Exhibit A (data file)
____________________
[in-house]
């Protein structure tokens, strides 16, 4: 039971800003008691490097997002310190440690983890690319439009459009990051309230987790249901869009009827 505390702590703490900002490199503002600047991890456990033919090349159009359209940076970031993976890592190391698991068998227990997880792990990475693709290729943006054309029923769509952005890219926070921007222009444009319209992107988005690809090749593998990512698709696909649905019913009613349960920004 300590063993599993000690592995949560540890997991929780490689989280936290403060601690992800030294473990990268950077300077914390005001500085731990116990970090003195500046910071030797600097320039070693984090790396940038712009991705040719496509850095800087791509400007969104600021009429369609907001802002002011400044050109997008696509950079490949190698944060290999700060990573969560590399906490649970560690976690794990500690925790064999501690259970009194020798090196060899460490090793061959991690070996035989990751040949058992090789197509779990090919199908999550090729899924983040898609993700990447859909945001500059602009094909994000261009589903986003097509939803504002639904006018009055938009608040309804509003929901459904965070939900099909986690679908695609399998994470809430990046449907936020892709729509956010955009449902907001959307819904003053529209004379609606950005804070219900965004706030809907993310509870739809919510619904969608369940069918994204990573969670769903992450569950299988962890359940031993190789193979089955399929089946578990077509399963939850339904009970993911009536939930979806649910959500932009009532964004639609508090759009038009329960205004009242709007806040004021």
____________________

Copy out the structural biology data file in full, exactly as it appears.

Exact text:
[in-house]
């Protein structure tokens, strides 16, 4: 039971800003008691490097997002310190440690983890690319439009459009990051309230987790249901869009009827 505390702590703490900002490199503002600047991890456990033919090349159009359209940076970031993976890592190391698991068998227990997880792990990475693709290729943006054309029923769509952005890219926070921007222009444009319209992107988005690809090749593998990512698709696909649905019913009613349960920004 300590063993599993000690592995949560540890997991929780490689989280936290403060601690992800030294473990990268950077300077914390005001500085731990116990970090003195500046910071030797600097320039070693984090790396940038712009991705040719496509850095800087791509400007969104600021009429369609907001802002002011400044050109997008696509950079490949190698944060290999700060990573969560590399906490649970560690976690794990500690925790064999501690259970009194020798090196060899460490090793061959991690070996035989990751040949058992090789197509779990090919199908999550090729899924983040898609993700990447859909945001500059602009094909994000261009589903986003097509939803504002639904006018009055938009608040309804509003929901459904965070939900099909986690679908695609399998994470809430990046449907936020892709729509956010955009449902907001959307819904003053529209004379609606950005804070219900965004706030809907993310509870739809919510619904969608369940069918994204990573969670769903992450569950299988962890359940031993190789193979089955399929089946578990077509399963939850339904009970993911009536939930979806649910959500932009009532964004639609508090759009038009329960205004009242709007806040004021």